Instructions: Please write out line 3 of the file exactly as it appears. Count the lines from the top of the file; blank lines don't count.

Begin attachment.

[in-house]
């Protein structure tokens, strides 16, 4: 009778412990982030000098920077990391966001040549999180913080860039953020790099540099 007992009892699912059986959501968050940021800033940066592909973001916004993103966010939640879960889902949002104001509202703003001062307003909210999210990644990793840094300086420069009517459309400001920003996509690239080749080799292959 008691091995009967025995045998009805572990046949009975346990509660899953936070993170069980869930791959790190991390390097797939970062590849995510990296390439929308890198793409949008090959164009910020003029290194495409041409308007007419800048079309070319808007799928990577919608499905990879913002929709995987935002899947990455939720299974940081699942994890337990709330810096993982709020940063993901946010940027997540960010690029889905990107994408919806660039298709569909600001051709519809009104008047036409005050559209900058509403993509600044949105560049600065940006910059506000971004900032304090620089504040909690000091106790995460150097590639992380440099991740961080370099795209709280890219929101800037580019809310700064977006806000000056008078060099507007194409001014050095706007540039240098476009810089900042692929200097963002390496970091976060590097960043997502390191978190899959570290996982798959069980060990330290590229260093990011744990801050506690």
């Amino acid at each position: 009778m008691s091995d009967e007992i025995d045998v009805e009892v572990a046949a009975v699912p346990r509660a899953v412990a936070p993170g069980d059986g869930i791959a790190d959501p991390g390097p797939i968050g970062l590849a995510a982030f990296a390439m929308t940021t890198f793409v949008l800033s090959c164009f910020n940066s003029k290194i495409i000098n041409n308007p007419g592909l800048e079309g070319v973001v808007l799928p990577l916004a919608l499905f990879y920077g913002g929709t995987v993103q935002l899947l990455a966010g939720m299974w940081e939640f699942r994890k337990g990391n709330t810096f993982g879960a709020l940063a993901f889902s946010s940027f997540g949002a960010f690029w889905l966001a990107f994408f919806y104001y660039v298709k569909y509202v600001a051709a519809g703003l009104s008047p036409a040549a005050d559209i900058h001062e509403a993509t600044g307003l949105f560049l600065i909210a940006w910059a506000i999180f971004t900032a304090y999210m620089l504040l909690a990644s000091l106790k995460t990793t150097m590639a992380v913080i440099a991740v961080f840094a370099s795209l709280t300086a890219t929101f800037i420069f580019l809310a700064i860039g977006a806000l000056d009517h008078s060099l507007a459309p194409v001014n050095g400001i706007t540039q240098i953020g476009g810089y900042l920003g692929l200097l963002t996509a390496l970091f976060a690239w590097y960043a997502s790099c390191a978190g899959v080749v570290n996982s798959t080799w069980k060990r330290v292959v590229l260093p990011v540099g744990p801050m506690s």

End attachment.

């Amino acid at each position: 009778m008691s091995d009967e007992i025995d045998v009805e009892v572990a046949a009975v699912p346990r509660a899953v412990a936070p993170g069980d059986g869930i791959a790190d959501p991390g390097p797939i968050g970062l590849a995510a982030f990296a390439m929308t940021t890198f793409v949008l800033s090959c164009f910020n940066s003029k290194i495409i000098n041409n308007p007419g592909l800048e079309g070319v973001v808007l799928p990577l916004a919608l499905f990879y920077g913002g929709t995987v993103q935002l899947l990455a966010g939720m299974w940081e939640f699942r994890k337990g990391n709330t810096f993982g879960a709020l940063a993901f889902s946010s940027f997540g949002a960010f690029w889905l966001a990107f994408f919806y104001y660039v298709k569909y509202v600001a051709a519809g703003l009104s008047p036409a040549a005050d559209i900058h001062e509403a993509t600044g307003l949105f560049l600065i909210a940006w910059a506000i999180f971004t900032a304090y999210m620089l504040l909690a990644s000091l106790k995460t990793t150097m590639a992380v913080i440099a991740v961080f840094a370099s795209l709280t300086a890219t929101f800037i420069f580019l809310a700064i860039g977006a806000l000056d009517h008078s060099l507007a459309p194409v001014n050095g400001i706007t540039q240098i953020g476009g810089y900042l920003g692929l200097l963002t996509a390496l970091f976060a690239w590097y960043a997502s790099c390191a978190g899959v080749v570290n996982s798959t080799w069980k060990r330290v292959v590229l260093p990011v540099g744990p801050m506690s």